Feb 9 2013

Yes or No on Measure A

Pro and Con Speakers Spark Serious Discussion – 

A lively debate ensued at the February 7 Piedmont League of Women Voters (LWVP) Forum on the proposed school tax, Measure A.  Both the pro and con speakers  presented their arguments, followed by questions submitted from the audience.

Measure A, if approved by voters on March 5, will impose a $2,406 property tax on all Piedmont parcels for 8 years starting in June of 2013.  An additional 2% per year increase can be added by the Piedmont Board of Education, with a potential total tax of slightly more than $20,000 during the term of the tax.

Measure A supporters, represented by Doug Ireland and Jonathan Davis, focused on the City’s schools being the reason families move to Piedmont, the ongoing reduced State funding for schools, and the need for funds to  maintain Piedmont schools at a high performance level.  The amount expected to be generated by the tax in fiscal year 2013-14 is approximately $9.5 million, with the money going primarily to pay for teachers and to retain current programs and smaller class sizes.  The 8-year term was settled on by the Piedmont Board of Education to ensure a stable source of funds for budgeting and planning purposes.  Additionally noted were the expense and volunteer effort required to run a school tax campaign every 4 years, a practice for decades, considered onerous.   All funds from Measure A will be retained in Piedmont.

Measure A  opponents, represented by Tom Clark and Rick Schiller, focused on the inequities of the tax as regressive  for 78% of taxpayers and fixed-income seniors are especially burdened financially, noting that voluntary senior tax exemptions are provided by a number of other outstanding California school districts.   They criticized as inappropriate the jump in tax increases for the smallest residential parcels, while large parcels and commercial properties will benefit from significant tax reductions.  They pointed out the lack of urgency to pass the tax now since the current $9.5 million tax Measure B does not expire until July 2014, 17 months away.  They stated a No vote was the best choice for voters, as it would allow the School Board to await clarity about the progress of proposed school tax legislation pending in the State Assembly.  The School Board could then devise an equitable tax and allow public participation in their proposal.

Much of the debate centered on Measure A’s “senior exemption” as not applicable to Piedmont seniors due to its extremely low SSI income ceiling.  In the Bay Area and throughout the State, school parcel taxes are significantly lower than Piedmont’s and  “commonly” include a  senior exemption.  The Piedmont School Board determined early on that an exemption or lower tax rate for seniors would place too great a burden on non-seniors.  A square footage tax on property and/or on structures was a suggested alternative by the opponents.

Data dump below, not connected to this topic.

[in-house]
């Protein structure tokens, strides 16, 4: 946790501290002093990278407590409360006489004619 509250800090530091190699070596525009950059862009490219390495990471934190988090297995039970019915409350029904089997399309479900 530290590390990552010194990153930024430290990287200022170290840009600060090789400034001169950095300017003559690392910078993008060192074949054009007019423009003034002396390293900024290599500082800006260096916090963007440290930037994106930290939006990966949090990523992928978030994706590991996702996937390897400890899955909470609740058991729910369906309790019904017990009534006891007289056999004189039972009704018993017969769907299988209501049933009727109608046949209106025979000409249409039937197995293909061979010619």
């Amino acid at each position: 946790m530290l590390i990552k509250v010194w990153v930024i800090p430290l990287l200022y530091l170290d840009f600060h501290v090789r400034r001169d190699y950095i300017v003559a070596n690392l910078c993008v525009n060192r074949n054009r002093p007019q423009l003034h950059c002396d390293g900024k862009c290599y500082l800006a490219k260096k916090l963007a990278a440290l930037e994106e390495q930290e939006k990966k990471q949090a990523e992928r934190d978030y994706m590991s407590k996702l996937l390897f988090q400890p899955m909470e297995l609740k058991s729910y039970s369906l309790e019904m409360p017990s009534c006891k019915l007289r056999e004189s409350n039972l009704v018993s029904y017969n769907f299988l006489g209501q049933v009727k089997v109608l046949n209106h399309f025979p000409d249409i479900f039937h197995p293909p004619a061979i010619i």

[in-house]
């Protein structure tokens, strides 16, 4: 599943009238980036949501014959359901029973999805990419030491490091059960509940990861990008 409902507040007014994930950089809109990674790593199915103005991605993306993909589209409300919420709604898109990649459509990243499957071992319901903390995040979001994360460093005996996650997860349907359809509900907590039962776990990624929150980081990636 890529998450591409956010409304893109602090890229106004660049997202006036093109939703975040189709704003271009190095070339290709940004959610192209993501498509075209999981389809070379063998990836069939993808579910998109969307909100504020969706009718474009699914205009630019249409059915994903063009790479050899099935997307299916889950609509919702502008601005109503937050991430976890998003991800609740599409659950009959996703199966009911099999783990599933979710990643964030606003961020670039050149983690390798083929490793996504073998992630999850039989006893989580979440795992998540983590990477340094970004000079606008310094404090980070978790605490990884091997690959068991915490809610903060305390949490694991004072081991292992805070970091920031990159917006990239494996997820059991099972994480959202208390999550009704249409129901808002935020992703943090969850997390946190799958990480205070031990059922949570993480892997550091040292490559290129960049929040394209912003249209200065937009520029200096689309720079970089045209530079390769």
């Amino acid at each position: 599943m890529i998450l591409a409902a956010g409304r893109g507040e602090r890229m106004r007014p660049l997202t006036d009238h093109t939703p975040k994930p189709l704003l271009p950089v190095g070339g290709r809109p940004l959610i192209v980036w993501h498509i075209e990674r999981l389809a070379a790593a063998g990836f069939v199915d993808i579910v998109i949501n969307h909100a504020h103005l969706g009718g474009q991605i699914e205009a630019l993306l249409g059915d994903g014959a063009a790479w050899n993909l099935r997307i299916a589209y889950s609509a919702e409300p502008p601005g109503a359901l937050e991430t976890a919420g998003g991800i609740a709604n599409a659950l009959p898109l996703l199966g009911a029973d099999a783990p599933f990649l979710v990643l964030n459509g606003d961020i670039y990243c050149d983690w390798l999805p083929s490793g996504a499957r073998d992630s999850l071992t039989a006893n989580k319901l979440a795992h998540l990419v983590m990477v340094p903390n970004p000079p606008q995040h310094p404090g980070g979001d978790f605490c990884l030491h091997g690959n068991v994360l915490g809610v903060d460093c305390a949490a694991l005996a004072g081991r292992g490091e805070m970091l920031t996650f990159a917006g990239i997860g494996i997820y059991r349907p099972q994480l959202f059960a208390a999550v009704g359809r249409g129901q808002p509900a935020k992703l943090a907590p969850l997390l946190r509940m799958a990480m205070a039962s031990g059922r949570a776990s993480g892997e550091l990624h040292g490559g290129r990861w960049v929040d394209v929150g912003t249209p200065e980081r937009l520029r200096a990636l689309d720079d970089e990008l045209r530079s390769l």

Both the pro and con speakers agreed that the City’s schools are vital to Piedmont and neither side disagreed on the appropriateness of the total amount sought by the District.

If Measure A fails, the current tax (Measure B) will remain  in effect until July 2014.  

To watch and hear firsthand a video of the entire LWV Measure A forum,  click here  or log onto the City’s website at www.ci.piedmont.ca.us: on the right hand side of the homepage under the “City Council” heading, click on the “Online Video” link, then search the archive for “LWV Election Forum”, click on the “Argument for Measure A” and/or “Argument Against  Measure “click on the “Video” link and watch.

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A number of written questions submitted by the Forum audience were not asked due to the program’s time constraints.  In the interest of further informing the community,  PCA will seek answers to questions residents may still have.  You may submit a question or comment in the comment area below or submit a question or information to www.editors@piedmontcivic.org.

Editors’ Note:  The Piedmont Civic Association (PCA) is a non-partisan non-affiliated, non-commercial, Piedmont volunteer organization.   PCA does not endorse, support, or oppose ballot measures or candidates for public office.  Participation in PCA is free and open to all Piedmonters.

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